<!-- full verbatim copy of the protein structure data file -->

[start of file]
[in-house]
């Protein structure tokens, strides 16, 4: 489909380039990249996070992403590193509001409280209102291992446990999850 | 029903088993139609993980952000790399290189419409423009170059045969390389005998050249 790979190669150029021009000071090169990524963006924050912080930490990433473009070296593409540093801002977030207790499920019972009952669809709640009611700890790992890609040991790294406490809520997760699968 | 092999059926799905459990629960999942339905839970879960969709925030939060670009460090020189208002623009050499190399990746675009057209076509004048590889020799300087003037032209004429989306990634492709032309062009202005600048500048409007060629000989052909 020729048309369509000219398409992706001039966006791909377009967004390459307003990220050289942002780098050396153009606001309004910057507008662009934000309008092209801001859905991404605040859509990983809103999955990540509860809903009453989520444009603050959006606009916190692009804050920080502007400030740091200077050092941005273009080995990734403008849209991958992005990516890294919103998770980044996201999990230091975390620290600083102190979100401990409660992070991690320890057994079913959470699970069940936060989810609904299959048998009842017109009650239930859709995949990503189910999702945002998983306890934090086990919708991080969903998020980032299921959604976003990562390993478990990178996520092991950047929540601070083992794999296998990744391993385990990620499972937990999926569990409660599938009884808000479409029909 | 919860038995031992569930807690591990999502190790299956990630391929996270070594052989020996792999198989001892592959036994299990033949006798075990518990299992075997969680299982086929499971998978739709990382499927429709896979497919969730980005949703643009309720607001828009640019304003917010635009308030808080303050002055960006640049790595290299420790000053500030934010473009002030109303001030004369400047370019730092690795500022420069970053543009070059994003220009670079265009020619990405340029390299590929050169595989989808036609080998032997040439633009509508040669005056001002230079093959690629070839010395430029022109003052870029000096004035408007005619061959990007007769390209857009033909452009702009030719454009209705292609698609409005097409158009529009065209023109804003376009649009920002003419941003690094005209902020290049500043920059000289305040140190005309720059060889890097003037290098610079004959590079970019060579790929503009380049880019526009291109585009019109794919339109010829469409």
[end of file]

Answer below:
[in-house]
């Protein structure tokens, strides 16, 4: 489909380039990249996070992403590193509001409280209102291992446990999850 | 029903088993139609993980952000790399290189419409423009170059045969390389005998050249 790979190669150029021009000071090169990524963006924050912080930490990433473009070296593409540093801002977030207790499920019972009952669809709640009611700890790992890609040991790294406490809520997760699968 | 092999059926799905459990629960999942339905839970879960969709925030939060670009460090020189208002623009050499190399990746675009057209076509004048590889020799300087003037032209004429989306990634492709032309062009202005600048500048409007060629000989052909 020729048309369509000219398409992706001039966006791909377009967004390459307003990220050289942002780098050396153009606001309004910057507008662009934000309008092209801001859905991404605040859509990983809103999955990540509860809903009453989520444009603050959006606009916190692009804050920080502007400030740091200077050092941005273009080995990734403008849209991958992005990516890294919103998770980044996201999990230091975390620290600083102190979100401990409660992070991690320890057994079913959470699970069940936060989810609904299959048998009842017109009650239930859709995949990503189910999702945002998983306890934090086990919708991080969903998020980032299921959604976003990562390993478990990178996520092991950047929540601070083992794999296998990744391993385990990620499972937990999926569990409660599938009884808000479409029909 | 919860038995031992569930807690591990999502190790299956990630391929996270070594052989020996792999198989001892592959036994299990033949006798075990518990299992075997969680299982086929499971998978739709990382499927429709896979497919969730980005949703643009309720607001828009640019304003917010635009308030808080303050002055960006640049790595290299420790000053500030934010473009002030109303001030004369400047370019730092690795500022420069970053543009070059994003220009670079265009020619990405340029390299590929050169595989989808036609080998032997040439633009509508040669005056001002230079093959690629070839010395430029022109003052870029000096004035408007005619061959990007007769390209857009033909452009702009030719454009209705292609698609409005097409158009529009065209023109804003376009649009920002003419941003690094005209902020290049500043920059000289305040140190005309720059060889890097003037290098610079004959590079970019060579790929503009380049880019526009291109585009019109794919339109010829469409």